In 2011, the national agency for the protection of children recorded more than 2,000 cases of child abuse, and 1,800 of these took place in the family home.
Determined to stem this rising tide, the government has just begun a national plan to prevent child abuse. Measures to increase awareness have been put in place, as have initiatives to take the victims of abuse into care.
As the infant mortality rate improves, access to appropriate health care is limited and expensive. This is especially the case for Romany children who face discrimination and also for rural children.
Additionally, teenagers are more and more affected by STIs, most commonly syphilis and AIDS/HIV. Not enough preventative measures have been put in place by the state and as a result its youth is not adequately informed about the dangers of unprotected sex.
Steps have been taken to improve sanitation thanks to reforms of the healthcare system and the adoption of a special healthcare scheme for ethnic minorities who would otherwise face discrimination.
Despite the progress made by the state in encouraging respect for children’s rights in the family home, the support for vulnerable families (those with a disabled child, single parent families and those most seriously affected by poverty) remains insufficient.
Without financial aid or any sort of help from the state, families ravaged by poverty make the choice to simply abandon their children. These children are taken into care or, in some cases, apprehended and sent to institutions for young offenders.
However, taking children into care or foster care does not rule out the possibility of neglect. Their carers are not always well trained and the benefits they survive on do not always stretch to cover the costs of food, education and healthcare.
Furthermore, although the controls surrounding international and national adoption have been tightened, the central authority responsible for adoption simply does not have the human or monetary capacity to do its job properly.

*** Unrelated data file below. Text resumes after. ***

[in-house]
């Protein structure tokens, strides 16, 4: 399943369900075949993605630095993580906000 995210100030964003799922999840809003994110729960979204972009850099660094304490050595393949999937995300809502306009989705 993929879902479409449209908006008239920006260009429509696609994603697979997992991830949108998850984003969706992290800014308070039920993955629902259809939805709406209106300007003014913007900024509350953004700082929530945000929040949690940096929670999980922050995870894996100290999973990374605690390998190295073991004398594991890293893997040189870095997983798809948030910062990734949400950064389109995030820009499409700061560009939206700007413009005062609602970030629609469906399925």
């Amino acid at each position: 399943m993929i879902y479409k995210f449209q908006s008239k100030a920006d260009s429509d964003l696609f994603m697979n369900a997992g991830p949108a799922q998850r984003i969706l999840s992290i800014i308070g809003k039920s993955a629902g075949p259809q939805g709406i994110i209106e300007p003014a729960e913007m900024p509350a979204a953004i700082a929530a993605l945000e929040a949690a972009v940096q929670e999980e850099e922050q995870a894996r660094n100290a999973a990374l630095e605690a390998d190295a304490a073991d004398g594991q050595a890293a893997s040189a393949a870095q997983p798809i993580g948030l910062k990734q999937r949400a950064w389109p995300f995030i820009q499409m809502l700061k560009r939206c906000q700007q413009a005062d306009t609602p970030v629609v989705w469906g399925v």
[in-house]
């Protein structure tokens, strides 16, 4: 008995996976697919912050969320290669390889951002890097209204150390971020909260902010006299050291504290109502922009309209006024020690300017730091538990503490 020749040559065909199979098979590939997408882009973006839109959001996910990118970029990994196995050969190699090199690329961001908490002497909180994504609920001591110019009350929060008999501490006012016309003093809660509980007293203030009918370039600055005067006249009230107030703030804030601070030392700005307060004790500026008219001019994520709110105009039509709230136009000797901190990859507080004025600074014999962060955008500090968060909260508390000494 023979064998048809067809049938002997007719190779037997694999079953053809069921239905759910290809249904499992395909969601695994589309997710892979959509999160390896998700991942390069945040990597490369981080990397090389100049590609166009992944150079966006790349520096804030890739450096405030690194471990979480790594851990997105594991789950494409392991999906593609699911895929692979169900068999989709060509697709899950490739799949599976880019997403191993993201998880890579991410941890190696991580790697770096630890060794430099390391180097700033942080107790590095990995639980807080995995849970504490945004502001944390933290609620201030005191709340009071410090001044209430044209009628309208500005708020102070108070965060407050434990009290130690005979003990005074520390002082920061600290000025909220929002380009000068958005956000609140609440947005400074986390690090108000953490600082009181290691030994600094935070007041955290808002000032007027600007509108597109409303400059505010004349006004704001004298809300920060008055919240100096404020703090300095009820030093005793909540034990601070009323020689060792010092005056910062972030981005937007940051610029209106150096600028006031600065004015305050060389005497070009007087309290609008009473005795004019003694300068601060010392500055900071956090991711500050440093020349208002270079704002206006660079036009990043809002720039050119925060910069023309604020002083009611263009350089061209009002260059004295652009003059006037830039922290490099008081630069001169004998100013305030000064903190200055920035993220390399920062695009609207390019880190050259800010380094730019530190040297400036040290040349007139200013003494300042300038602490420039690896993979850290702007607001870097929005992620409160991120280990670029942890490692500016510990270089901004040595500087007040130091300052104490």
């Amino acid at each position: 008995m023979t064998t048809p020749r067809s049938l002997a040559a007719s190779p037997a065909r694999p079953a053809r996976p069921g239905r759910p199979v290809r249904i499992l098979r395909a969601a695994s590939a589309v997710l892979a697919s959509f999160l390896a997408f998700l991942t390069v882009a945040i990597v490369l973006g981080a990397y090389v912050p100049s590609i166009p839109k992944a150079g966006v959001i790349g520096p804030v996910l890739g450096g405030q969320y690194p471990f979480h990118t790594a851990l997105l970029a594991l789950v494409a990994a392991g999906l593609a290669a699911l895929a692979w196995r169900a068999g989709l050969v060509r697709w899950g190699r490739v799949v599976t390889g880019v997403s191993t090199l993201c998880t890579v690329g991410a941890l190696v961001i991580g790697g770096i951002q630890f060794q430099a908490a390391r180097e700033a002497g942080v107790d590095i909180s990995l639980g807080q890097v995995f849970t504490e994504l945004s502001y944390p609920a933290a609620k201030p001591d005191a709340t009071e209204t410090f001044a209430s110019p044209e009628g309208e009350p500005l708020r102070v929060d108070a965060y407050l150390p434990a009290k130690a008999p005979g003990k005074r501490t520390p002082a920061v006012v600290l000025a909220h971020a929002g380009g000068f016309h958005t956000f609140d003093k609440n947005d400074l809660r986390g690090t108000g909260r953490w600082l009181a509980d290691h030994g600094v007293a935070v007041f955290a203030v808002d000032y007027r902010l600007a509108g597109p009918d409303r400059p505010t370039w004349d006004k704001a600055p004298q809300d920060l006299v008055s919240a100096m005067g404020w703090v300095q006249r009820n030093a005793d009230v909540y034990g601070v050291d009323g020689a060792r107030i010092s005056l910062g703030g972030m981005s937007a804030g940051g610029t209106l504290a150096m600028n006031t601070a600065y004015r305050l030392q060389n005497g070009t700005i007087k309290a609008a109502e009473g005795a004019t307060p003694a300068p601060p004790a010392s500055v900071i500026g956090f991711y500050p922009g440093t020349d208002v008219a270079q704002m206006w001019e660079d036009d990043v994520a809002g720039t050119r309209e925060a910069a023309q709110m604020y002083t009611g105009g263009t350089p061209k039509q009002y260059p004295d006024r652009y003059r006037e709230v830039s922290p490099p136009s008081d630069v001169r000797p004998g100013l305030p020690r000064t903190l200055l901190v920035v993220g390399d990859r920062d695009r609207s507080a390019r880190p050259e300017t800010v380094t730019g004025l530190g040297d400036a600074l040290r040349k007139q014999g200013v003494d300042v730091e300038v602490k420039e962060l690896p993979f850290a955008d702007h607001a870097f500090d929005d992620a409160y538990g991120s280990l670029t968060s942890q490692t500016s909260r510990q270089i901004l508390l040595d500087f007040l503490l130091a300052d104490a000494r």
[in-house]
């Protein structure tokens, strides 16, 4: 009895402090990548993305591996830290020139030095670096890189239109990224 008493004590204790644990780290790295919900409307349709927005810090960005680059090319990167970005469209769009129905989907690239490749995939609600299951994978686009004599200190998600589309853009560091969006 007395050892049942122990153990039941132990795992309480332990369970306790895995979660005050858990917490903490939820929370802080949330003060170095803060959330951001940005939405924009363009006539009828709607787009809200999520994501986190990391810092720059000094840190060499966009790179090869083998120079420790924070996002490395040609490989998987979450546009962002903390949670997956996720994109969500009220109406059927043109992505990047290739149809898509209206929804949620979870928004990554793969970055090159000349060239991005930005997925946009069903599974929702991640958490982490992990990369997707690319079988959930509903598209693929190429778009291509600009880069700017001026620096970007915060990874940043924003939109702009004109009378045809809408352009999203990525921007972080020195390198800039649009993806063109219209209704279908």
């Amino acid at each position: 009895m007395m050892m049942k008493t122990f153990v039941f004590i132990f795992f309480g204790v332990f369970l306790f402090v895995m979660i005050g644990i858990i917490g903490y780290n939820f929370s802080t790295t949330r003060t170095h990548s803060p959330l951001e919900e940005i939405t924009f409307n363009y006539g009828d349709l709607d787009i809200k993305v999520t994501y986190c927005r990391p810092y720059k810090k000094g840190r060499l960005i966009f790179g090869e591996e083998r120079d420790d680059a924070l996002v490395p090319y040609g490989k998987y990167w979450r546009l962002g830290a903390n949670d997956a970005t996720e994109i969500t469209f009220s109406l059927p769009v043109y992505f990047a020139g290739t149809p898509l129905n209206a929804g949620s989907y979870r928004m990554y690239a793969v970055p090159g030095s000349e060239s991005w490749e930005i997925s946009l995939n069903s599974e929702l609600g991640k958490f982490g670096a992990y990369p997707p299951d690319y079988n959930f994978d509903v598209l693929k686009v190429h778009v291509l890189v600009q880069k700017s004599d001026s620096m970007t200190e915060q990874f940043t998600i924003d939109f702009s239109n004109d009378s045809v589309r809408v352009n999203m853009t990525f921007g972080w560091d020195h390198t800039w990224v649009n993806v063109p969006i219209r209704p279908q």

An ever increasing number of children, those from Romany communities in particular, are on waiting lists for adoption and it is becoming ever more difficult to find prospective families for such youngsters.
Over the last few years, the Bulgarian government has uncovered several cases of child trafficking from Bulgaria to France, Greece and other countries. In 2011, 138 cases of human trafficking went to the courts; 7 of these cases involved newborn babies. Another 29 cases involved pregnant women illegally transported to other countries to sell their child.
Travellers’ children are the first victims of this trend. This results from the dire poverty of their mothers, who sometimes become prostitutes, who may be taken to other countries by criminal gangs. Some sell their children to foreign couples who are looking to adopt. Their price: 5,000 euros for a girl and 6,000 euros for a boy.
Other children are simply exploited. Young Bulgarians between 8 and 13 years of age are sold in their thousands or are brought up by traffickers in their own country. Thankfully, a new ruling prevents employers from recruiting 15 and 16 year olds to carry out dangerous or degrading jobs.
However, a great number of such vulnerable children, mostly Romany children, are still being exploited and forced to carry out unsuitable work. This occurs most commonly in agriculture, industry or domestic work.